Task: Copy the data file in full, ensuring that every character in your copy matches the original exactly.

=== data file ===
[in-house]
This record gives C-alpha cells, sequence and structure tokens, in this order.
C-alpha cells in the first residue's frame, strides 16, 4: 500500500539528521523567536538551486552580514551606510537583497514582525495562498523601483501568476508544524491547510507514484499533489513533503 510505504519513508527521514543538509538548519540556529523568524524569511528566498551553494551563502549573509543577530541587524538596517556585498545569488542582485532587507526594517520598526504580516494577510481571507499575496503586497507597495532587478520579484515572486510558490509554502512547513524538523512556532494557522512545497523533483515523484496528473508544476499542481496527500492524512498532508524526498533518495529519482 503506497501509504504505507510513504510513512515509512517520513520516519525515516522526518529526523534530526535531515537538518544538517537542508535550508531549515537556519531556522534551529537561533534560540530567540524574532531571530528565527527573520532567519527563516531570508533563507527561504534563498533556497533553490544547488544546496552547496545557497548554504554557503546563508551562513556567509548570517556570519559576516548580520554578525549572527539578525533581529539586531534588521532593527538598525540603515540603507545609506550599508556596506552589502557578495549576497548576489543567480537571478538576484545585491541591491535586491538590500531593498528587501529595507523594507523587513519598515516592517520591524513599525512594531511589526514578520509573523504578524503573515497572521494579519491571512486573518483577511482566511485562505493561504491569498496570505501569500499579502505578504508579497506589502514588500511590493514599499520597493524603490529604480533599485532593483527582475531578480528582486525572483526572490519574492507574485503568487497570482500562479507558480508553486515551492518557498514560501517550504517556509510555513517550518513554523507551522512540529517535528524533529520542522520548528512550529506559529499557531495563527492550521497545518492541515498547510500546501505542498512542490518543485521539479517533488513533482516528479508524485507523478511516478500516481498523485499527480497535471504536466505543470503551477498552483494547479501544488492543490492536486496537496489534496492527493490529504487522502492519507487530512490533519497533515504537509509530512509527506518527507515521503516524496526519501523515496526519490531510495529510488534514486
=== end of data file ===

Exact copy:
[in-house]
This record gives C-alpha cells, sequence and structure tokens, in this order.
C-alpha cells in the first residue's frame, strides 16, 4: 500500500539528521523567536538551486552580514551606510537583497514582525495562498523601483501568476508544524491547510507514484499533489513533503 510505504519513508527521514543538509538548519540556529523568524524569511528566498551553494551563502549573509543577530541587524538596517556585498545569488542582485532587507526594517520598526504580516494577510481571507499575496503586497507597495532587478520579484515572486510558490509554502512547513524538523512556532494557522512545497523533483515523484496528473508544476499542481496527500492524512498532508524526498533518495529519482 503506497501509504504505507510513504510513512515509512517520513520516519525515516522526518529526523534530526535531515537538518544538517537542508535550508531549515537556519531556522534551529537561533534560540530567540524574532531571530528565527527573520532567519527563516531570508533563507527561504534563498533556497533553490544547488544546496552547496545557497548554504554557503546563508551562513556567509548570517556570519559576516548580520554578525549572527539578525533581529539586531534588521532593527538598525540603515540603507545609506550599508556596506552589502557578495549576497548576489543567480537571478538576484545585491541591491535586491538590500531593498528587501529595507523594507523587513519598515516592517520591524513599525512594531511589526514578520509573523504578524503573515497572521494579519491571512486573518483577511482566511485562505493561504491569498496570505501569500499579502505578504508579497506589502514588500511590493514599499520597493524603490529604480533599485532593483527582475531578480528582486525572483526572490519574492507574485503568487497570482500562479507558480508553486515551492518557498514560501517550504517556509510555513517550518513554523507551522512540529517535528524533529520542522520548528512550529506559529499557531495563527492550521497545518492541515498547510500546501505542498512542490518543485521539479517533488513533482516528479508524485507523478511516478500516481498523485499527480497535471504536466505543470503551477498552483494547479501544488492543490492536486496537496489534496492527493490529504487522502492519507487530512490533519497533515504537509509530512509527506518527507515521503516524496526519501523515496526519490531510495529510488534514486